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Night at the Museums


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A Touur of Prague's Museums on a Saturday Night

At the Ides of June every year Prague hosts one of the most unique city-wide events I have ever heard of. It is called Free Museum Night, and it is exactly what it sounds like. You get free admission to a large number of museums across the city starting from seven o’clock in the evening until one o’clock in the morning. It turned out to also be one of the worst advertised city-wide events ever, as my girlfriend and I had not heard about it until the night before. We couldn’t pass up the opportunity to explore the extensive cultural heritage the city is so well known for.

When we got to the website it turned out to be a challenge just to decide where to go. The Spanish Synagogue seemed a must, but it wasn’t open until eleven thirty. What were we to do before then? After debating the merits of modern art vs medieval architecture, amongst many other choices I similarly knew nothing about, we chanced upon an exhibit that appealed to us both: ghosts. The Prague City Museum had an exhibition devoted to classic tales of the supernatural from all around the city. Sold!

This supernatural line of thinking led us to another famously haunted part of town, The Convent of St. Agnes. According to legend, the convent is home to a wandering wraith, a nun murdered by her own father for shaming the family after falling in love with a poor young knight. She is said to appear at night wearing bloody clothes and helps unhappy lovers, somehow. I suppose the shock of seeing a weeping ghost can act as a bonding experience of sorts.

We now had three museums in sight, all relatively close to one another, from Florence to Old Town. Prague City Museum was first up. The building itself is impressive to look at and very easy to find from Florence station. The first thing that greeted us as we entered the exhibit was a cardboard cutout of a cartoon golem, and it was about at this point we realized we had made a small miscalculation. We were the only ones more than seven years old who wasn’t a parent or chaperone. In addition, despite being in picture form, the stories were nearly indecipherable. In one panel you see a green man doing a little relaxing fishing. Soon enough he’s fighting a bear. Then you have another with a classic tale of a devil cooking food for a bunch of salacious monks, only to be turned into a chicken for some inexplicable reason.

Luckily we ended up meeting someone who was able to translate the stories for us. The green figure is the water man, and he was rudely interrupted from his fishing by some greedy men trying to buy up his land. So he tricks them into leaving, only to be confronted by a man from the circus who sets his bear on the poor waterman. Actually it’s still not very clear to be honest.

We had a good laugh and saw the rest of the exhibits quickly. The Prague City Museum’s main claim to fame is a cardboard miniature model of the Prague, of which we could not have had less interest in. We saw it anyway, and though it was actually quite impressive, it is still not worth making a trip over. I looked at some halberds and broadswords while my girlfriend went to check out some paintings by mentally disabled people. Finally we left to see if our next adventure would yield a little more ghostliness.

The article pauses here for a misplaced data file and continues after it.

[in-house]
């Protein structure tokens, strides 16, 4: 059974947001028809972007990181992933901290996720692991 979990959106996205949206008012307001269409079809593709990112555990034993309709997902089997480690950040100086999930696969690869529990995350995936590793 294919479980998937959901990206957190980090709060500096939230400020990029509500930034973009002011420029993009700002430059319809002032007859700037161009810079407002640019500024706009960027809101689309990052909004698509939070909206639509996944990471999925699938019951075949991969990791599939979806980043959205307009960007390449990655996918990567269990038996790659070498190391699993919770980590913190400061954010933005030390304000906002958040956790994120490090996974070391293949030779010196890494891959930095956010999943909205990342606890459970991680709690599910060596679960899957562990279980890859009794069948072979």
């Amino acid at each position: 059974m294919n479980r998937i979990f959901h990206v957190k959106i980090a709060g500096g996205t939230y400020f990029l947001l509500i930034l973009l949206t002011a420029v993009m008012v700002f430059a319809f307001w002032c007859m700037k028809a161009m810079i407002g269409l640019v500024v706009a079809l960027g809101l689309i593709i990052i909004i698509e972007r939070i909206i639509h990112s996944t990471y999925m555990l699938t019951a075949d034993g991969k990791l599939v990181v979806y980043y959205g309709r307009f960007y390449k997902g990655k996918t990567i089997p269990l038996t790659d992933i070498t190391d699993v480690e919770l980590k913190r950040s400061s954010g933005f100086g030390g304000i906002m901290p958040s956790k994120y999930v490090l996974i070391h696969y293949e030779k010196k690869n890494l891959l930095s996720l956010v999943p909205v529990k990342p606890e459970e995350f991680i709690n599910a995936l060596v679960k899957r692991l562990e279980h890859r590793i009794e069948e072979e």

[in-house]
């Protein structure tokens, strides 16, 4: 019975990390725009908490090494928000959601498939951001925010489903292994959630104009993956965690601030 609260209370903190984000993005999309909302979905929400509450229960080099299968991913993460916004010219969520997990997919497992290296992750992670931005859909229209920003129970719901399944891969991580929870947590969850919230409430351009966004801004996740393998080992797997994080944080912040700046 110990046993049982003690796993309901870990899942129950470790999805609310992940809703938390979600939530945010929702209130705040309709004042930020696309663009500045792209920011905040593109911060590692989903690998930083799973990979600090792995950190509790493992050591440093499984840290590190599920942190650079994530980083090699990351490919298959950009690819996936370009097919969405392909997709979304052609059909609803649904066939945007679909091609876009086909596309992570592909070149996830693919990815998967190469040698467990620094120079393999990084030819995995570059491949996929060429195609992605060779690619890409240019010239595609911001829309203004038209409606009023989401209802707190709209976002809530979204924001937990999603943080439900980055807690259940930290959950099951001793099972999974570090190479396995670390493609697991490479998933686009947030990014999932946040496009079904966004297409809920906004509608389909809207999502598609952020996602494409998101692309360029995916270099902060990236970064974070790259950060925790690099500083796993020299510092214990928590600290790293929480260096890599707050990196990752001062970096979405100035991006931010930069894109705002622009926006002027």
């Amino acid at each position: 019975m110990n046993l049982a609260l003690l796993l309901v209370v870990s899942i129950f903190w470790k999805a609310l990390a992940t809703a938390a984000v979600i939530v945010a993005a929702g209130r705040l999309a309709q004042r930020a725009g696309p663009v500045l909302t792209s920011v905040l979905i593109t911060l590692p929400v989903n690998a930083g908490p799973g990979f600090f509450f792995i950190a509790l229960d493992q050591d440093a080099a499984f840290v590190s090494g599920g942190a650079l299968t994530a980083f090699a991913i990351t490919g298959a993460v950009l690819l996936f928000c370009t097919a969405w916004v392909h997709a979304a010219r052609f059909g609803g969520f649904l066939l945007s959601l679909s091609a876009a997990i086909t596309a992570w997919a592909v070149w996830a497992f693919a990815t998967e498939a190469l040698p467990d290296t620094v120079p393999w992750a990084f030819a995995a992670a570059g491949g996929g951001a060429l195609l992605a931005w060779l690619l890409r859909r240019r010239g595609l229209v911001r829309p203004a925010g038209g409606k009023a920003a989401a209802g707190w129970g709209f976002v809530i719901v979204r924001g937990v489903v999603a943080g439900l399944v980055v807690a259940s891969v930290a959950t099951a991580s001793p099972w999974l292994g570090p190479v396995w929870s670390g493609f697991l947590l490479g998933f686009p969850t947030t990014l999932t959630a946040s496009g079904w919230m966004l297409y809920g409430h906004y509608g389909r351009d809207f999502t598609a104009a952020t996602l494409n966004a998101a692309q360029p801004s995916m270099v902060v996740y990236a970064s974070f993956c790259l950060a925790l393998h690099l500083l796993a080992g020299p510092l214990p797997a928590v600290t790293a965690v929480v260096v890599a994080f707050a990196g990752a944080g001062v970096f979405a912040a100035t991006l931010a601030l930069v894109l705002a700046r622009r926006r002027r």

Night had fallen by the time we reached the Convent. We took a small unintended detour to a nearby deserted alley overlooked by a large cathedral and its ominous gargoyles. We might have seen the ghost if not for a nearby pub crawl to the Drunken Monkey breaking the mood, so we backtracked until we found the museum. Unfortunately, there was nothing too creepy about the place, despite the Ghost Tours we saw passing through. It is interesting in its own right though. It has one of the oldest preserved structures in the city and an extensive medieval art exhibit to boot. Personally, there are only so many statues of the Madonna and paintings of the Crucifixion that I can handle, although one could argue that’s ultimately a kind of ghost story.

Finally we had our fill of Christianity and we headed to the famous Spanish Synagogue. We knew almost nothing about it or what to expect, but apparently it is quite famous. After waiting for about a half hour in a line dominated by Spaniards we were allowed to finally enter.

It was a worthy finale to the night. The synagogue is more akin to a lavish cathedral than anything else, including a set of organ pipes, stained glass windows and gold-coated everything. Ostentatious and beautiful, the architecture and design was worth the wait. If you were so inclined you could browse the many small glass cases containing various Jewish artifacts, including original manuscripts by Max Brod and Franz Kafka, a small consolation for the fact that the actual Kafka Museum was not included in the event.

It is an odd feeling coming home late on a Saturday night with a feeling of actual accomplishment and enlightenment for once. For most, including myself, the week

Author: Travis Springer

Category: Arts and Cultures Viewed: 980 times
Username: Travioso Listing Ref: 1807196927
Date of Listing: 28 June 2014, 10:40:53

Night at the Museums


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